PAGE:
The PETA Nazis

Posted: Mar 05, 2003 12:00 AM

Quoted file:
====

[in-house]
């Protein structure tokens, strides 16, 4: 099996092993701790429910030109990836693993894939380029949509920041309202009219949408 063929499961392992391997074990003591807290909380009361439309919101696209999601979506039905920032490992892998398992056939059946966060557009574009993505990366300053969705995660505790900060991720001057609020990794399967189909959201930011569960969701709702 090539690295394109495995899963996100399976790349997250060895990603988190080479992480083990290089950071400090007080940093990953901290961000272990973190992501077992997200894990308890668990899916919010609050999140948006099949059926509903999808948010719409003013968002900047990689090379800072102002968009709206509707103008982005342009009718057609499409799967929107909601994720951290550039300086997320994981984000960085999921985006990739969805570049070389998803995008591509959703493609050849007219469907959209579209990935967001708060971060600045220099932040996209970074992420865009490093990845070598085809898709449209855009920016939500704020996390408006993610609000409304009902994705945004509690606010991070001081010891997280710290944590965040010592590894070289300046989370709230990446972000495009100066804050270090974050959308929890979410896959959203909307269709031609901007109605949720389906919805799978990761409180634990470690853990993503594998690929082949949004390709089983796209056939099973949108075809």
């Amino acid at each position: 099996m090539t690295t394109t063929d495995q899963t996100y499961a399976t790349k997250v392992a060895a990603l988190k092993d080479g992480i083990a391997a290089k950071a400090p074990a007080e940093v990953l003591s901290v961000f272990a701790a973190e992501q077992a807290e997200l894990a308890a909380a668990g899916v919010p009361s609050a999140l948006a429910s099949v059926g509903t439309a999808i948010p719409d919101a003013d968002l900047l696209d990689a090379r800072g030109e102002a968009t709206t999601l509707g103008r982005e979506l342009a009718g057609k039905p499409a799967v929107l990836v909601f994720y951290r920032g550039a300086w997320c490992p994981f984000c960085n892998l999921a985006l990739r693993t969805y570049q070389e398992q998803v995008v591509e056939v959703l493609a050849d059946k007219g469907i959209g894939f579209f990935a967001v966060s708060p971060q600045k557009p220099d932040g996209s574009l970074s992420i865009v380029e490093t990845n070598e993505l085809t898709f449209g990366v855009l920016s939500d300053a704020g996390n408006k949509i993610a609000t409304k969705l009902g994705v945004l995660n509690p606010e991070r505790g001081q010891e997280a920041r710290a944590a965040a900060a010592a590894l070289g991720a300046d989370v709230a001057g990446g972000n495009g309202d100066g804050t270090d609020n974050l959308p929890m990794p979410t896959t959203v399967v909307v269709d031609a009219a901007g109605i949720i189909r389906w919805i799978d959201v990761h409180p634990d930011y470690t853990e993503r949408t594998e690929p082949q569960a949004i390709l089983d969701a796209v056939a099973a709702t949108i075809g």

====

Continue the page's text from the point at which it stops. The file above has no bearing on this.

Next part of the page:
You've seen pictures of Jews from the Holocaust: starving, living skeletons, dead men walking, bloated stomachs protruding over shrunken genitals. Or disease-ridden bodies, two to a bunk, no teeth, shaved bald. Or piles and piles of bodies in a heap, Nazis standing nearby, smiling. Now think of a cow. Or a chicken. Or a pig. You eat those animals, don't you? You enjoy chicken marsala, or a nice juicy steak, or pork rinds. Then, you're a Nazi, too. You might as well have shoved Jews into gas chambers and then burned their bodies to ashes in ovens. That's what People for the Ethical Treatment of Animals (PETA) says. Its latest campaign, Holocaust On Your Plate, juxtaposes images of Jews from the Holocaust with pictures of mistreated factory farm animals. The stated purpose is to "(make) the public aware of the parallels between the Jewish genocide of WWII and the horrific and inhumane treatment of animals raised and slaughtered for food." PETA calls the meat industry the "modern-day Holocaust." The Holocaust On Your Plate campaign website,, asks: "Decades from now, what will you tell your grandchildren when they ask you whose side you were on during the 'animals' holocaust'?" While simultaneously showing pictures of Jews in their camp barracks and chickens in cages, the website slide show informs the viewer: "To animals, all people are Nazis." The United States Holocaust Memorial Museum, which PETA illegally quotes on its website to justify its campaign, "vigorously condemns" the exhibit as a "gross perversion." Rabbi Marvin Hier, the head of the Simon Wiesenthal Center and Museum of Tolerance in Los Angeles, calls it "obscene." Abraham Foxman of the Anti-Defamation League describes it as "outrageous, offensive and taking chutzpah to new heights." This repulsive exhibit arrived at UCLA on Feb. 27. Enraged, I called the PETA headquarters and spoke with Campaign Coordinator Andrew Butler. Butler was extremely articulate and soft-spoken, but his words were frightening. I asked Butler if PETA believes that meat-eaters are morally comparable to Nazis. "It's the same sort of mind-set," he responded. Many Holocaust survivors ate meat. By PETA's perverse logic, Holocaust victims are morally equivalent to Nazis. Did Butler understand that by juxtaposing Jewish Holocaust victims and pigs, PETA was minimizing both the Holocaust and the value of human life? "It's understandable that people don't want their suffering compared to the suffering of others," he answered. "It's one way to deal with grief to claim that our suffering is unique. Unfortunately, though, other animals do feel pain in the same way and to the same degree as human beings do." PETA has no problem using Jews for purposes of its own but stands by silently when Jews are murdered in Israel. Only after the Palestinians detonated bombs strapped to a donkey did PETA complain. PETA President Ingrid Newkirk immediately fired off a letter to Yasser Arafat. "If you have the opportunity, will you please add to your burdens my request that you appeal to all those who listen to you to leave the animals out of this conflict?" Newkirk pleaded. When asked by The Washington Post if she "considered asking Arafat to persuade those who listen to him to stop blowing up people as well" as animals, Newkirk flatly answered: "It's not my business to inject myself into human wars." I pressed Butler on this point. Why does PETA have so little regard for Jews in Israel, yet feel no qualms about using Jewish Holocaust victims to forward its cause? His answer: "As an organization, our mandate is to speak up whenever animals are abused and whenever animals are caught in the crossfire." However, he continued, "we care deeply about all beings, regardless of species." How reassuring. The most stunning moment of the interview came when I asked Butler, who has a 6-year-old daughter: "If your child were, God forbid, brutally murdered, would you feel comfortable allowing pictures of your child's body to be placed on billboards alongside pictures of a slaughtered chicken?" He replied, "I would say that if some good could come from my child's death, then that would be a good thing ... " He would post a picture of his murdered daughter on a billboard and equate her murder with the slaughter of a chicken. How can any human being do that? Human life and animal life are not comparable. While cruelty toward animals is reprehensible and damnable, it is certainly not on a par with genocide. Only a Nazi could equate the two. The Nazis equated Jews with animals. In its Holocaust On Your Plate exhibit, PETA picks up where the Nazis left off.